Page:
Free-range mom enters Montgomery County Council race

Montgomery County Council candidate Danielle Meitiv gained notoriety two years ago when her children were picked up and detained by police and Child Protective Services.
Photo by Dan Schere

Danielle Meitiv, the Silver Spring “free-range” mother and climate scientist who became widely known for a pair of run-ins with local authorities wants to be the next Montgomery County councilwoman.

And it was those encounters with police and Child Protective Services two years ago that is motivating her to seek public office.

Meitiv launched her campaign on June 30 to replace any of the three at-large council members who are barred by term limits from seeking another term in 2018: Marc Elrich, George Leventhal and Nancy Floreen.

In December 2014 and April 2015, Meitiv’s children, Rafi and Dvora, were picked up by police while playing unsupervised in a Silver Spring park a mile from their home. In the second incident, the children, then ages 10 and 6, were detained for several hours by police and CPS.

Meitiv, 48, said the experience made her feel powerless at the time. But she came to view it to be a “wake-up call” because it illuminated the degree to which political decisions made at the local level have an impact. The light-bulb moment for her occurred when a police officer and CPS representative showed up at her door.

“They said, ‘The police officer can stay outside but the other guy [CPS] can come in,’ and I said, ‘Do you have a warrant?’ And the other guy said, ‘Oh, I don’t need a warrant,’” she said.

Another epiphany came later that night in a conversation with her husband, Alexander.

The police “snatched my kids off the street to take them somewhere,” she said. “And I’m driving there in tears saying, ‘I can’t believe they’re doing this to us.’ And my husband, who grew up in the Soviet Union, said, ‘That’s because you’re naïve about how cruel bureaucracies can be.’”

Accused of child neglect, the Meitivs hired an attorney and were cleared of any wrongdoing. The case led to an immediate change in policy in how the county police department handles cases of unaccompanied minors. Police are no longer required to notify CPS in such cases; rather, they are to use discretion to determine whether the children are in danger.

“I think we can all agree that that’s not a place for the police and CPS to intervene,” she said. “As long as there’s no harm and no true neglect, we can have different opinions and raise our kids different and still be good parents.”

Meitiv said this is a classic case of citizens bringing greater accountability and transparency to their government — something she hopes to continue to improve if elected. She said too many decisions are made in closed sessions out of public view. As examples, she pointed to tax breaks the council has granted to corporations such as Lockheed Martin and Marriott.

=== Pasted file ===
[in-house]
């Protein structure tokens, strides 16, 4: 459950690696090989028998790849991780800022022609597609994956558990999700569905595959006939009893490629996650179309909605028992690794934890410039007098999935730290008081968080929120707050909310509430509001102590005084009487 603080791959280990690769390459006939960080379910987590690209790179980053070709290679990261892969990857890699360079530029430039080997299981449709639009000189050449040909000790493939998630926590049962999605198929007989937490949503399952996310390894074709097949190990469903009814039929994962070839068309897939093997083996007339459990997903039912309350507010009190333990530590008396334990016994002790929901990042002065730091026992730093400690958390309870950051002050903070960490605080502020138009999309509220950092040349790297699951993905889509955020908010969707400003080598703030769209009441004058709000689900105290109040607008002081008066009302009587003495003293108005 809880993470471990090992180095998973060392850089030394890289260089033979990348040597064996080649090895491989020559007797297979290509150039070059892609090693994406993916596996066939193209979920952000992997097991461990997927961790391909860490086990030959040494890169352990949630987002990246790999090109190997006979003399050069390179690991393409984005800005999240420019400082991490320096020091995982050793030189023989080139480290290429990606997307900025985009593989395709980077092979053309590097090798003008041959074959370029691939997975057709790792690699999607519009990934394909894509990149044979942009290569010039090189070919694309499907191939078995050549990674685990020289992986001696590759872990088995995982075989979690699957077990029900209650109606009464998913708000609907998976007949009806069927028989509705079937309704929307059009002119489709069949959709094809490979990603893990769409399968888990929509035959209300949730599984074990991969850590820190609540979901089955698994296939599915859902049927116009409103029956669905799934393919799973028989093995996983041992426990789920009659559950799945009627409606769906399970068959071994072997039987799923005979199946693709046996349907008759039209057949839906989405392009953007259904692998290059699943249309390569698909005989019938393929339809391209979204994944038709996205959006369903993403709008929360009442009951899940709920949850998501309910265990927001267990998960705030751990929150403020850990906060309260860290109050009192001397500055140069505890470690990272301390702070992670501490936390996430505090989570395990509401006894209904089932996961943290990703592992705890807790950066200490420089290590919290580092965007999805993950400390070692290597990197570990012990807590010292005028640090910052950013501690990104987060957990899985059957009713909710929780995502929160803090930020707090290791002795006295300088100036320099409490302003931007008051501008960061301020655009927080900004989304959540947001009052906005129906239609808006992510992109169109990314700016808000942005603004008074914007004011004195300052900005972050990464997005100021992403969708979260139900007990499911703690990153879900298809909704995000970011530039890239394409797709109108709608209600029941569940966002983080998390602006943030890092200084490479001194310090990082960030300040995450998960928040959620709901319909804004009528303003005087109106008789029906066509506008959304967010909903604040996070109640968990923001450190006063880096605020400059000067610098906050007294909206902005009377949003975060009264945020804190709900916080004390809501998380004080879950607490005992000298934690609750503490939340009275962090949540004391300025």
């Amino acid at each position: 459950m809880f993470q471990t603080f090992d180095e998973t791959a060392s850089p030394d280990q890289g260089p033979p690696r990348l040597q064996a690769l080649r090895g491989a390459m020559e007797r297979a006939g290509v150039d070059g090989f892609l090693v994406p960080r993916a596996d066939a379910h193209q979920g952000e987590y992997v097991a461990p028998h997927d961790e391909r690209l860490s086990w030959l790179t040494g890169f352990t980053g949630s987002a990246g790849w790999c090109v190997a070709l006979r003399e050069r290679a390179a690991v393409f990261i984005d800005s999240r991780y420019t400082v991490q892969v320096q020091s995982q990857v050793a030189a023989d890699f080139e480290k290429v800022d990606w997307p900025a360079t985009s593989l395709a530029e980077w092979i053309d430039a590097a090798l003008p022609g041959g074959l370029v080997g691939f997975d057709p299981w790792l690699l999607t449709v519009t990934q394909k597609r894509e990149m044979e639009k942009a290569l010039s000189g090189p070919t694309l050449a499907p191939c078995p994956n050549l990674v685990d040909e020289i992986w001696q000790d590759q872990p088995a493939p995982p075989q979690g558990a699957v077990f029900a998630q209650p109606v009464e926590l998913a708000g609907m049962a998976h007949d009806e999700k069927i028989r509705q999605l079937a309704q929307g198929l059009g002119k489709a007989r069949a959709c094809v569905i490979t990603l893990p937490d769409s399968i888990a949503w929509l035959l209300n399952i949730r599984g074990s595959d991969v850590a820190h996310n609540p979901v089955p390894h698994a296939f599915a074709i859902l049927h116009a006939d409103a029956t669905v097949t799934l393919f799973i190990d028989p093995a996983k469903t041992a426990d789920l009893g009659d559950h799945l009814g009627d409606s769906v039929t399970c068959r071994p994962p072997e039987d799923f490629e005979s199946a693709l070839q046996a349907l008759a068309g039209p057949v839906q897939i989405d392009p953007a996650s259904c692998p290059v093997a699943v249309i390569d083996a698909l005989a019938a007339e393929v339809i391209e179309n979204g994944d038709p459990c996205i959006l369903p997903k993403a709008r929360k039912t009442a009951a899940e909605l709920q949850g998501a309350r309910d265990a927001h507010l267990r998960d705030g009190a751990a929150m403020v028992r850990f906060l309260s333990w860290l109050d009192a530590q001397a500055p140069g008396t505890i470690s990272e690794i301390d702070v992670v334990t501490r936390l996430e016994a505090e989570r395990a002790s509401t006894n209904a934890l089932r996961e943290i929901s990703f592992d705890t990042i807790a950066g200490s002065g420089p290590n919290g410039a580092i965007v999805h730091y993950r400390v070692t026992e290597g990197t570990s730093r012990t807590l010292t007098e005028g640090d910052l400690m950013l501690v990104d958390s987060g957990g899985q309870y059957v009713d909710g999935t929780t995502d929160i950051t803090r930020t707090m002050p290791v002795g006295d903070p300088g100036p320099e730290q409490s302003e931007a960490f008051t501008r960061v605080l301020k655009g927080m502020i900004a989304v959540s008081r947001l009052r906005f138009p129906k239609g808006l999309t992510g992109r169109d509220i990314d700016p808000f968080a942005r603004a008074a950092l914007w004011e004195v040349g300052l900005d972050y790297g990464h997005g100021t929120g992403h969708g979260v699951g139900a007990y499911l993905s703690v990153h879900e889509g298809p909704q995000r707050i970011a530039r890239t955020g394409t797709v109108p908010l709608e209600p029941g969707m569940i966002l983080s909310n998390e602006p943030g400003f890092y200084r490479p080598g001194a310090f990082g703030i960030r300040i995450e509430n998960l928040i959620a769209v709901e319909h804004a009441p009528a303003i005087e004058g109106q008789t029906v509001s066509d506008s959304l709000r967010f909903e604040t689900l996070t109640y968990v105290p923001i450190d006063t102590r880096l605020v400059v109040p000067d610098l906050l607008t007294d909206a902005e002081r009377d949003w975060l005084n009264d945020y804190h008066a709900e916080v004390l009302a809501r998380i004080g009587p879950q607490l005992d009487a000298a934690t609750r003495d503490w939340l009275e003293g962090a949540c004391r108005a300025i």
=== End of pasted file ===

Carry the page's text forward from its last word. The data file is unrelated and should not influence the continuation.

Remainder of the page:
“That to me is not acceptable,” she said. “And for all we know those were good decisions — but we’ll never know. And that’s the kind of thing that makes people feel so cynical about government today.”

Meitiv has lived on and off in the Washington area for 20 years. She said she worries about the lingering effects of the 2008 economic recession and said that county residents she has spoken with have complained of stagnant salaries and rising property taxes. Those tax increases and County Executive Isiah Leggett’s veto of a $15 minimum wage bill this year are evidence that “the folks in Rockville are out of touch.”

In addition to Meitiv, other Democrats seeking an at large seat are Ron Colbert, Hoan Dang and Richard Gottfried.Tim Willard filed as a Green Party candidate. No Republicans have filed candidacy paperwork.

Meitiv’s other goals are to expand the county’s free public education system to include community college and vocational training, implement a 100-percent renewable energy policy and increase the amount of citizen input in county planning.

As Meitiv walked through her neighborhood on the fringe of downtown Silver Spring, she was greeted by a neighbor who went back into his house to retrieve a book called “Dog Talk,” which he gave her because the Meitivs have a new dog.

“My dad’s going to love this,” she said, thanking him.

Meitiv’s 80-year-old father lives with her family, which also houses foreign students in their upstairs guest rooms.

“We like to say it’s the Meitiv kibbutz,” she said.

The Meitivs attend both Tifereth Israel Congregation down the road and Adat Shalom Reconstructionist Congregation in Bethesda, where Rafi will celebrate his bar mitzvah in December.

Meitiv said she has made a point of exposing her children to many cultures, taking multiple overseas family vacations and sending the children to a French immersion camp in Montreal for the past two summers.

She insists that she is not running on a “how to parent platform,” but, as she has begun her campaign, said at least four people a day bring up the events of two years ago. Nevertheless, the reactions, she said, are often positive and include, “You’re my hero” and “Thank you for standing up.”

“As soon as I say who I am they go, ‘Oh my God, you’re that mom.’ I got that this morning.”

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  1. What experience does Ms. Meitiv have in community affairs and government beyond her encounter with county authorities? Since the council oversees a $5 billion budget, it would be good for you to cover this as well.


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